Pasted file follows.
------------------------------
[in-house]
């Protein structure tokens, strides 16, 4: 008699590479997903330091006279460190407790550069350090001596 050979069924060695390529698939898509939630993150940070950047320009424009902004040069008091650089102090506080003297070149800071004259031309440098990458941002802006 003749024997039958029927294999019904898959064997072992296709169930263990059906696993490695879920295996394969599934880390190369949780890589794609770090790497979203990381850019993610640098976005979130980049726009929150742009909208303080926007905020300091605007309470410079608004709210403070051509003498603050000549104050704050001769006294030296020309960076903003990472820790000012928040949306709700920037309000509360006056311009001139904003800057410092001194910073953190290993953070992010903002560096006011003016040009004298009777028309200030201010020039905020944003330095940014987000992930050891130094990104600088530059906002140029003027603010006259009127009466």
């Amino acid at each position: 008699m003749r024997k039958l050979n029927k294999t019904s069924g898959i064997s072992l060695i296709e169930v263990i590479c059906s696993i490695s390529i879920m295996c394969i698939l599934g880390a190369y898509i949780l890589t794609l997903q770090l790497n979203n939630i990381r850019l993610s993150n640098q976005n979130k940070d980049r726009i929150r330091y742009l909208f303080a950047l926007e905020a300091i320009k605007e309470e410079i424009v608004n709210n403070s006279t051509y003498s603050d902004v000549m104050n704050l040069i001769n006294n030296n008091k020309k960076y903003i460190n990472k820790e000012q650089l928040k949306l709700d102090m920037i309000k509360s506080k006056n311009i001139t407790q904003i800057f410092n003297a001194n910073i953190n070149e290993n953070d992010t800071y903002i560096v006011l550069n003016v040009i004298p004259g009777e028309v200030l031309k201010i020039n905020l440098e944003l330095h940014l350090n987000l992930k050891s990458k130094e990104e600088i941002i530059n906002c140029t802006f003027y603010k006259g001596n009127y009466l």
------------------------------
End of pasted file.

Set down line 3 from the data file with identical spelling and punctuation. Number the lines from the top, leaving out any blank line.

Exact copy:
């Amino acid at each position: 008699m003749r024997k039958l050979n029927k294999t019904s069924g898959i064997s072992l060695i296709e169930v263990i590479c059906s696993i490695s390529i879920m295996c394969i698939l599934g880390a190369y898509i949780l890589t794609l997903q770090l790497n979203n939630i990381r850019l993610s993150n640098q976005n979130k940070d980049r726009i929150r330091y742009l909208f303080a950047l926007e905020a300091i320009k605007e309470e410079i424009v608004n709210n403070s006279t051509y003498s603050d902004v000549m104050n704050l040069i001769n006294n030296n008091k020309k960076y903003i460190n990472k820790e000012q650089l928040k949306l709700d102090m920037i309000k509360s506080k006056n311009i001139t407790q904003i800057f410092n003297a001194n910073i953190n070149e290993n953070d992010t800071y903002i560096v006011l550069n003016v040009i004298p004259g009777e028309v200030l031309k201010i020039n905020l440098e944003l330095h940014l350090n987000l992930k050891s990458k130094e990104e600088i941002i530059n906002c140029t802006f003027y603010k006259g001596n009127y009466l």